Sarah Goodyear is a Brooklyn-based contributing writer to CityLab. She's written about cities for a variety of publications, including Grist and Streetsblog.
Kansas City, Missouri, is the latest city to pass legislation prohibiting drivers from "intimidating or injuring" walkers and bikers.
I was riding my bike on the shoulder of a busy road in a quaint town in coastal Maine when it happened: A car full of young men rode up alongside me, shouting lewd insults. That was unnerving enough. Then, as they passed me, just inches away, one of them slapped me on the rear end. They howled with laughter, the driver gunned the engine, and they left me in a cloud of dust and gravel.
I pulled over as calmly as I could. My hands were shaking and my heart was pounding. Amazingly, I had been able to stay on the bike and keep riding a relatively straight line. But the alternative kept flashing through my mind: The bike flipping over and my body being thrown into the roadway, where another driver would have almost certainly hit me.
That was an extreme example of the kind of harassment that bicyclists and pedestrians walking on the roads and streets of the United States face every day. But it isn’t that unusual, really. In many parts of the country, it seems, if you go out in public without the protective shell of an automobile around you, you’re fair game for all kinds of threats and abuse—verbal and physical.
Now Kansas City, Missouri, has joined a small group of municipalities, Los Angeles among them, that have passed ordinances specifically addressing such harassment.
The Kansas City ordinance [PDF] was carefully designed to avoid potential challenges based on the right to free speech under the First Amendment. It prohibits certain actions aimed at “intimidating or injuring” people on bikes, on foot, and in wheelchairs. Explicitly listed among those actions are throwing objects or swerving a vehicle toward such a person, threatening, and “[placing] such person in apprehension of immediate physical injury.” Penalties could include fines up to $500 and as much as six months in jail. (Service animals are also covered by the ordinance.)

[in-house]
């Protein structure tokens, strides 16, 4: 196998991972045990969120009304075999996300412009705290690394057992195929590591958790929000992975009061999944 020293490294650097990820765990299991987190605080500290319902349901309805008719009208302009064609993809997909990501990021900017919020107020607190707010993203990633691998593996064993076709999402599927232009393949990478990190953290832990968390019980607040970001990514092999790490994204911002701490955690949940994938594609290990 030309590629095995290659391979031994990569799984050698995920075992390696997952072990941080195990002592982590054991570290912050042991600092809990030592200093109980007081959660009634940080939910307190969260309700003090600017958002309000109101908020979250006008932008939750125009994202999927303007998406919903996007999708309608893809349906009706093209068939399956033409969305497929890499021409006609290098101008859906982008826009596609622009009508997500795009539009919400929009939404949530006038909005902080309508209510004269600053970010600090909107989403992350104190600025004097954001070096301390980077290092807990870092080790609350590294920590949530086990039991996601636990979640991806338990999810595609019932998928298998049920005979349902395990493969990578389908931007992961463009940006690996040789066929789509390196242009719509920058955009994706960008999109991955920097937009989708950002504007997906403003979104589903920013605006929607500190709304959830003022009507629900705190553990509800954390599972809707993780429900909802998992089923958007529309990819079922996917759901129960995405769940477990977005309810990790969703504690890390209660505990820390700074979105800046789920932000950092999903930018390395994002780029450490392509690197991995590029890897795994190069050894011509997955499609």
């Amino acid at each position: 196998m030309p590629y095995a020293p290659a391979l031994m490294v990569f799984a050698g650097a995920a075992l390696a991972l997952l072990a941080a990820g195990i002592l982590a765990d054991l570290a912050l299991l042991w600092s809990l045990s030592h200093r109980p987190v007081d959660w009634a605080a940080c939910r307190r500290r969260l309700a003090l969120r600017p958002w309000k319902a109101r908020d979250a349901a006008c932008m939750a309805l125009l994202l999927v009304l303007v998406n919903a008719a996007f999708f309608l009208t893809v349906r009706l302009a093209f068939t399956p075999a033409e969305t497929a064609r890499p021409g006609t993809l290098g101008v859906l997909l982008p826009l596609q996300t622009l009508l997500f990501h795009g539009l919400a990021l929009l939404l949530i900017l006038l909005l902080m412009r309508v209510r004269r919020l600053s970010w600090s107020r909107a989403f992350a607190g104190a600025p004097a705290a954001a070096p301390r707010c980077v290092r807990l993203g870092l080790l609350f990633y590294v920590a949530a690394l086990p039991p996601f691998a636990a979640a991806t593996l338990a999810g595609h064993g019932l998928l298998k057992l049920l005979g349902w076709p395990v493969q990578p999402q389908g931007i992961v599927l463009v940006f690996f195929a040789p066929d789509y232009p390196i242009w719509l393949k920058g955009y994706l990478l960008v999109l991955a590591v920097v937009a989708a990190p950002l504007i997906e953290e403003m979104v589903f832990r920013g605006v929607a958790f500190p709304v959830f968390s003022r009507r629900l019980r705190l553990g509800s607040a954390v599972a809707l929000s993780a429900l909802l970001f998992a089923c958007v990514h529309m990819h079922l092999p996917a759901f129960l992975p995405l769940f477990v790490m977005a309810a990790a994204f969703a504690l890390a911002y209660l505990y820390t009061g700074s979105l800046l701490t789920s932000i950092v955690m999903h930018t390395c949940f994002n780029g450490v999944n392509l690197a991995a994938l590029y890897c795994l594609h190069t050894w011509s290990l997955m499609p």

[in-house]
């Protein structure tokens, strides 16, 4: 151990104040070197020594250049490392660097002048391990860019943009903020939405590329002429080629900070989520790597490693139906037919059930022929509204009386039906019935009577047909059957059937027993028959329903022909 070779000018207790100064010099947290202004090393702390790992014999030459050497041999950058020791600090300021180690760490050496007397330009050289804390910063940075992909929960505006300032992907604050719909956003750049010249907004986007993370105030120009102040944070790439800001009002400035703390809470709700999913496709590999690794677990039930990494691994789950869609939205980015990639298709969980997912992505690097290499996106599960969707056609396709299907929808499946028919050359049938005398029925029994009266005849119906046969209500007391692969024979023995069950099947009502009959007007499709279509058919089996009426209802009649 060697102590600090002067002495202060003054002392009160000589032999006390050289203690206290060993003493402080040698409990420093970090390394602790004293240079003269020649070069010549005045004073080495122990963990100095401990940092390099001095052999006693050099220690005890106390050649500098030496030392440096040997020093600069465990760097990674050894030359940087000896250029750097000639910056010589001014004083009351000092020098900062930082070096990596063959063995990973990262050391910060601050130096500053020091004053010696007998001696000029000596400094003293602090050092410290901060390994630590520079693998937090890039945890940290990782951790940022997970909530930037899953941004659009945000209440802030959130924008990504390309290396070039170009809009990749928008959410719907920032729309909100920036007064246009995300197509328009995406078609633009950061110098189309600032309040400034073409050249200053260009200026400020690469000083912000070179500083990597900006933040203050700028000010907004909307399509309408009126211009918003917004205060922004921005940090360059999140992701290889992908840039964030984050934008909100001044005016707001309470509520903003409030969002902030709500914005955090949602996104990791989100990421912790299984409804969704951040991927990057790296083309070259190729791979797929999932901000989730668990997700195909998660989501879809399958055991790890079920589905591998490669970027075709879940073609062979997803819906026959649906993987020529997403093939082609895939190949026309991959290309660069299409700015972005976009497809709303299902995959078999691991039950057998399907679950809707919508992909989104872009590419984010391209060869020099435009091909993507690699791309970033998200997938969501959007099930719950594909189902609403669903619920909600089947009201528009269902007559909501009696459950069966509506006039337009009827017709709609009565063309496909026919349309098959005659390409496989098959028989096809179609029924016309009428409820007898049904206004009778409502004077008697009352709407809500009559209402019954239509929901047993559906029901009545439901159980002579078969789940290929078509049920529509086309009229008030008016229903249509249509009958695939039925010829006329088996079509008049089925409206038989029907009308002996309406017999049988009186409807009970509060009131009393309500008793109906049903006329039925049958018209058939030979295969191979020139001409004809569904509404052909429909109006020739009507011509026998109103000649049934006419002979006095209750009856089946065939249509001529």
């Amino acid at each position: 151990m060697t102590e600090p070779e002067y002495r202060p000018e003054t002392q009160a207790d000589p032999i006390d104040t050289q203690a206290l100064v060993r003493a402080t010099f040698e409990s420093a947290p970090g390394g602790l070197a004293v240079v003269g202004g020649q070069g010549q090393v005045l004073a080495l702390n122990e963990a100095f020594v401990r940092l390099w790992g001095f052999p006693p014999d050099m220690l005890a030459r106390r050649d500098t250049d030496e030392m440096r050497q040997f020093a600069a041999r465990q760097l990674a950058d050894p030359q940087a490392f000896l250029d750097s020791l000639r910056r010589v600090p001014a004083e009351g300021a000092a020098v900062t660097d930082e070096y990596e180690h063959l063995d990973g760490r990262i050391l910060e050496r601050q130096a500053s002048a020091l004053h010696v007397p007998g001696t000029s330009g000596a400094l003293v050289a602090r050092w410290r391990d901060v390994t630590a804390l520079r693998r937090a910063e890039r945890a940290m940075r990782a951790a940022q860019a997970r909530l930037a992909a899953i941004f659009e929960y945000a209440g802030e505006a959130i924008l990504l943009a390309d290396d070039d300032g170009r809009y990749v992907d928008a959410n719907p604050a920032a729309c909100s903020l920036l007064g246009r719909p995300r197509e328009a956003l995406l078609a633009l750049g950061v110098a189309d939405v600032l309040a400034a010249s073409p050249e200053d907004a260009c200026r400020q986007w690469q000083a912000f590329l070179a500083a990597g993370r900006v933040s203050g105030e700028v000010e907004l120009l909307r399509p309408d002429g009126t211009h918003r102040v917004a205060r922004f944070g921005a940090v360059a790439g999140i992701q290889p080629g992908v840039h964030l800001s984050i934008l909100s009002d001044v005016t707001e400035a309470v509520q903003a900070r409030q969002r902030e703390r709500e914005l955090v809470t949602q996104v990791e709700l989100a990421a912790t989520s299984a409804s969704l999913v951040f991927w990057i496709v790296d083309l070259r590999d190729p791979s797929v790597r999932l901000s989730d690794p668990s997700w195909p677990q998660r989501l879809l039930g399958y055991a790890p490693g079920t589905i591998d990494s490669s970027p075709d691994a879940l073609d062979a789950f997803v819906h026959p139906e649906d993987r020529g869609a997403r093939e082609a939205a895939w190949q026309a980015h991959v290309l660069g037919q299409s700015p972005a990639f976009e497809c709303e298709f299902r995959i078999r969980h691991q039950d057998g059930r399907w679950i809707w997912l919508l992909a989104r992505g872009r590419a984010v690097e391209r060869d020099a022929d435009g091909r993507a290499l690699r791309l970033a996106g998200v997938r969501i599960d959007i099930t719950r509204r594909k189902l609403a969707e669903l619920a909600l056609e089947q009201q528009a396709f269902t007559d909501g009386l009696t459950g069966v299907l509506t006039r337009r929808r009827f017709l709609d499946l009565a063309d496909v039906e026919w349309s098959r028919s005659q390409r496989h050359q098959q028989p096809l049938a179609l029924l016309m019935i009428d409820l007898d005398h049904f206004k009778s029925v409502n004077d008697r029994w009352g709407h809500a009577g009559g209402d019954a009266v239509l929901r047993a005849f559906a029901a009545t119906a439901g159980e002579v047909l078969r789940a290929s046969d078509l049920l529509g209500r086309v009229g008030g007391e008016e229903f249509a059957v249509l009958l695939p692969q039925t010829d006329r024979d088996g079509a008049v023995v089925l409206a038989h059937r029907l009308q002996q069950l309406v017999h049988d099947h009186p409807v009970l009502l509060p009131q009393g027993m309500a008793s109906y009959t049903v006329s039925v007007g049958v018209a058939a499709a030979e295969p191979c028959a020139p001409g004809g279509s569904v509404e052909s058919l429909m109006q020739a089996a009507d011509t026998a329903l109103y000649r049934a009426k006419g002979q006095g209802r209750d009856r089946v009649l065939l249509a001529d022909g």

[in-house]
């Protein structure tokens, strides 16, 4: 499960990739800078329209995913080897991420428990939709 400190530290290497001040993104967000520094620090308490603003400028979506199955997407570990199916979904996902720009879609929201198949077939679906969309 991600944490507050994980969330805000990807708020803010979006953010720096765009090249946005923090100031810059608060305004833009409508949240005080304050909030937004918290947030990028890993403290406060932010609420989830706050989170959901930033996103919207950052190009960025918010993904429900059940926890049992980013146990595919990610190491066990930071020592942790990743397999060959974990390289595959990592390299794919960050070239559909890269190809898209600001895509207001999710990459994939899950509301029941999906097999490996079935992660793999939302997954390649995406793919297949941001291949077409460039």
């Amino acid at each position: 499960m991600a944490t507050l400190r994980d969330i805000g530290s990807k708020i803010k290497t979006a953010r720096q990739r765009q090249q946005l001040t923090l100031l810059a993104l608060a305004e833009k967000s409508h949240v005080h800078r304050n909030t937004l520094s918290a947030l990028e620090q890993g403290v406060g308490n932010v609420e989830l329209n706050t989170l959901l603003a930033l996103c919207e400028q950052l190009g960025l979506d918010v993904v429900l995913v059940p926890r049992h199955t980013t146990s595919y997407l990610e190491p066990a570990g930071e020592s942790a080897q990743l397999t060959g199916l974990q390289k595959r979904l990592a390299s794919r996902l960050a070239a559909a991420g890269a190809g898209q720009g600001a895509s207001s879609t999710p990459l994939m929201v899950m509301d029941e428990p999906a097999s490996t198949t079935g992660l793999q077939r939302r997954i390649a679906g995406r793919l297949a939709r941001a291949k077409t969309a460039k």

It says a lot about the default car-centric nature of our communities that this type of legislation would be necessary, but there it is. Many people in Kansas City turned out to testify in its support, detailing their own experiences with harassment. This is just part of the culture of the American street.
In some media outlets, the notion of aiming your car at a person on a bicycle or on foot, or of honking to alarm them, is a matter of good old-fashioned fun. On a Washington, D.C., talk-radio show in 2010, host Tony Kornheiser complained about road cyclists in that city, suggesting that to deal with the annoyance they pose, “You tap them. I'm not saying you kill them. I'm saying you tap them. Tap them once.” Earlier this year, Washington Post columnist Courtland Milloy wrote, “It’s a $500 fine for a motorist to hit a bicyclist in the District, but some behaviors are so egregious that some drivers might think it’s worth paying the fine.”
In California, where cities including Los Angeles and Berkeley have passed anti-harassment ordinances tailored to protect bicyclists in particular, advocates have argued that they are necessary because too often, overburdened prosecutors don’t do anything about reports of threatening and dangerous behavior unless serious injury results. The Los Angeles and Berkeley ordinances differ from Kansas City’s in that they make harassment of people on bikes a civil offense, allowing bicyclists to go directly to civil court in order to pursue their claims.
As one attorney put it, writing on L.A. Streetsblog, “It is merely a recognition that that criminal enforcement of harassment and battery laws that currently outlaw certain behavior is essentially non-existent given that LAPD and the City and District Attorneys are government agencies of limited resources (time and money), and Los Angeles is a city home to almost 3.8 million people.”
In practice, another attorney writes [PDF], the effectiveness of the L.A. ordinance, which was passed in 2011, is limited. Without video evidence of the incident, it can be tough to make a harassment claim, and even with that kind of documentation, proving intent is another significant hurdle.
Still, the passage of this type of legislation reveals a shift in attitude toward non-automotive road users in general. The Los Angeles ordinance was just one element in a package of municipal policy moves—including better education of cops on laws regarding cycling and the construction of hundreds of miles of bike lanes—designed to make the city’s streets more bike-friendly.
In the case of Kansas City, the current legislation begins with this premise: “WHEREAS, Kansas City wants to encourage modes of transportation other than motor vehicles….” It’s a bold statement, in its way.
True, it’s not going to change the current car-centric reality overnight, and some things just can’t be legislated. "We’re not going to pass any law that unjerkifies someone who wants to be a jerk," Kansas City’s city attorney Bill Geary was quoted saying in the Kansas City Star. That’s as it should be.
But as the law acknowledges, there’s a difference between being a regular jerk and being a recklessly dangerous jerk—one who, like those guys on that road in Maine, endangers another human being’s life. Just for a laugh.